Avgeek Alert: The Coriolis Effect & How It Affects Flights


Let’Here’s simple experiment: find a direct round-trip from Madrid to New York City and have a look at the duration of the outbound and the return. Under normal conditions, flying from Madrid to New York takes about eight and a half hours. From New York to Madrid, just over seven. How can this be, if in theory we’re traveling the same distance? Enter the Coriolis force, aka Coriolis effect.


What Exactly Is It?

Described in an 1835 paper by French scientist Gaspard-Gustave Coriolis, this effect created by the rotation of the Earth is a curious phenomenon indeed. Imagine a disk in constant rotation, always at the same speed. If we were to throw a ball from the center of the disk to a specific point on the end, its trajectory, which is straight, would visually describe a curve in the opposite direction towards which the disk is moving.

In other words, the Coriolis effect is the deviation of the trajectory of an object that moves in a straight line when it is inside another rotating object.

Well, the same thing happens on Earth. Our planet rotates on its own axis at a constant speed from west to east. If we threw a ball from the North Pole to the equator in a straight line, the ball would deflect to the right from the point where we threw it, due to the rotational motion. Consequently, winds in the northern hemisphere will always veer to the “right”.

In the southern hemisphere, exactly the opposite occurs: if we could throw that ball from the South Pole towards the equator, seen from the point of launch, the ball, moving while the Earth is moving, would describe a visually curved trajectory that would move towards the “left”. In order to see how the Coriolis effect works in real life, this video of an experiment with water is very revealing.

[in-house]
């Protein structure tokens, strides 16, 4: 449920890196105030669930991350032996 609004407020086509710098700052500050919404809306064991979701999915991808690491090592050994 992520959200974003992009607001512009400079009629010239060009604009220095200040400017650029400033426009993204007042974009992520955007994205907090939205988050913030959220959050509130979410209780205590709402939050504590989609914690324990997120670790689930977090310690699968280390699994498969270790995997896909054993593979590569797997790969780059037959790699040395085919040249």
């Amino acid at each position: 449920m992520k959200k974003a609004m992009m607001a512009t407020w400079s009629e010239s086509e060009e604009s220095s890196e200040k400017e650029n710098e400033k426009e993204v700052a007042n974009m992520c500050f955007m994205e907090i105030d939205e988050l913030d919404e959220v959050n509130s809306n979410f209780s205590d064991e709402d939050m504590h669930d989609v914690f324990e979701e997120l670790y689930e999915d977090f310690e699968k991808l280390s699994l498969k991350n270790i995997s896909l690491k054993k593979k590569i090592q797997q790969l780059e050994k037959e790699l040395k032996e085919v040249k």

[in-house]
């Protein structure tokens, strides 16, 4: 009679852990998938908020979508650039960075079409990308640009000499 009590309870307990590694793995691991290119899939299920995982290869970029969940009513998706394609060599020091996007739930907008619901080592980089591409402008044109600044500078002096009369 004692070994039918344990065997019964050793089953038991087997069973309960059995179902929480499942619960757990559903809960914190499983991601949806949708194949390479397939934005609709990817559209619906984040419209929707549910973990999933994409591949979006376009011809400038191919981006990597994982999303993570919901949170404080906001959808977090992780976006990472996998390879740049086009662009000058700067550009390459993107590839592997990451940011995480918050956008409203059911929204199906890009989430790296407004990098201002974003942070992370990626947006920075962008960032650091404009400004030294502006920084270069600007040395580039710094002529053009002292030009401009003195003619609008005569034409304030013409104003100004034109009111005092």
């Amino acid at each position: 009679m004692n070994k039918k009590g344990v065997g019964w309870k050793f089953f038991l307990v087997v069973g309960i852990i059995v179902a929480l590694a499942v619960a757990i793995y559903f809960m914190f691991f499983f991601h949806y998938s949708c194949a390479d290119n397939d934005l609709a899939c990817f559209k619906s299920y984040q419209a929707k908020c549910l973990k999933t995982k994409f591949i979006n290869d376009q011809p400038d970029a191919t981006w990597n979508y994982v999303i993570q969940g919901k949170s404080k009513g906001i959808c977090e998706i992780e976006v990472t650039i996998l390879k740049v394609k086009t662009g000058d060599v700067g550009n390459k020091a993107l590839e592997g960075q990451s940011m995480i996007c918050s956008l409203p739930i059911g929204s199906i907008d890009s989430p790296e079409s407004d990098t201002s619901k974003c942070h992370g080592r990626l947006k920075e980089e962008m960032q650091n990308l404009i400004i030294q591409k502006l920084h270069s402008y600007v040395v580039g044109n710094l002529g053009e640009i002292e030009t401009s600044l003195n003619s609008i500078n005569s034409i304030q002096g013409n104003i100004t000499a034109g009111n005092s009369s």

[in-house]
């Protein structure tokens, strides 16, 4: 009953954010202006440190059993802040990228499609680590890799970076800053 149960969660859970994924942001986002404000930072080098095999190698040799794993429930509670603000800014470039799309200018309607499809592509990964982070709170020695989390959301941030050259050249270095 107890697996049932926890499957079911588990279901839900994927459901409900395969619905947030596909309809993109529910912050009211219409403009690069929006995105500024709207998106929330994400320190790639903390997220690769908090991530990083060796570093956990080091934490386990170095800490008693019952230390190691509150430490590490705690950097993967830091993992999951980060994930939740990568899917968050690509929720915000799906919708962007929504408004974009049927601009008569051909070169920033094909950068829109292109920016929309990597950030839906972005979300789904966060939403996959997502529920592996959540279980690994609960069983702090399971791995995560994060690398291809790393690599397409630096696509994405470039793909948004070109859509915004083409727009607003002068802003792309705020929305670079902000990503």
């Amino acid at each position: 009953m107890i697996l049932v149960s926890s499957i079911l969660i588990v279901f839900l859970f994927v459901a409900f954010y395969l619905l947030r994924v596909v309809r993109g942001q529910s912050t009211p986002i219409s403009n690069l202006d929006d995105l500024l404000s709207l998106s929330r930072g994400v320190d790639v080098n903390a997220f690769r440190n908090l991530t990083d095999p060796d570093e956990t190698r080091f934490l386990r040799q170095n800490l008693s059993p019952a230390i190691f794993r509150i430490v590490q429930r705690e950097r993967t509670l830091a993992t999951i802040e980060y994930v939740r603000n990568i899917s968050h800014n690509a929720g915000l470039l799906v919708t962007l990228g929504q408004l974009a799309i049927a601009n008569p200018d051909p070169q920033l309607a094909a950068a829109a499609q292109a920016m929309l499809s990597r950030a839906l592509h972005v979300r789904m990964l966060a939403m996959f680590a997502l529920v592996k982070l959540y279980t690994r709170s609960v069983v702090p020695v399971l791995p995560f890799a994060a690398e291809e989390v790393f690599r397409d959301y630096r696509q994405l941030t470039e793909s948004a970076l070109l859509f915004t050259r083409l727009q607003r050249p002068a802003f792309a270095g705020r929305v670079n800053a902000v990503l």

Does the Wind Blow the Same Everywhere? 

Here we’d have to get into meteorology, but the quick answer is no: wind does not move nor is it as strong on the earth’s surface as, for example, at the height at which airplanes usually fly.

At ground level, the wind blows more gently than at great heights, but its direction is more unpredictable: the terrain, the effects of friction and even issues such as buildings mean that its behavior is not always the same.

Way above, when we fly, the wind is stronger, but it always tends to blow in the same direction: from west to east. If we’re in the northern hemisphere, the wind will move mainly to the “right”. If we are in the south, to the “left”.


Does the Coriolis Effect Affect Every Point on the Globe in the Same Way?

The Coriolis effect is one of the main factors affecting atmospheric circulation patterns on Earth. Therefore, not only meteorologists take it very much into account, but also pilots.

When a pilots fly from point A to point B, they must know that if they change hemispheres, the direction of the wind will change as well. And that the Coriolis effect is greater the closer we get to the poles, and zero at the equator.

So then we have a northern hemisphere in which, up in the sky, the wind blows mainly to the right, from west to east. Let’s think about our example at the beginning of the article. The Madrid-New York route is from east to west, and the New York-Madrid route is from west to east. In other words, on the return flight, the usual thing is that the direction of the wind shortens the trajectory.

If we enter the Madrid-Buenos Aires route in our search engine, we’ll see that, although there is indeed a difference between the outbound and return flights, it is much less than in the first example. That’s because while flying in the southern hemisphere, the wind blows backwards, and after crossing the equator it blows in favour.


The Jet Streams

In the upper layers of the atmosphere, large air currents called jet streams are formed due to the difference in temperature between different air masses (it’s considered a jet stream as of a speed of 60 knots or 112 km/70 mph). With such an air current in its favor, an airplane will arrive at its destination more quickly (and vice versa).


A Very Visual Example of the Coriolis Effect

Surely this unusual effect has been explained to you more than once using water. Plug the sink and fill it about a third of the way up. Remove the stopper and note the direction of the swirl of water as it drains. If you live in the northern hemisphere, it will move to the right, or clockwise; if in the south, to the left.


Photo | JJFarquitectos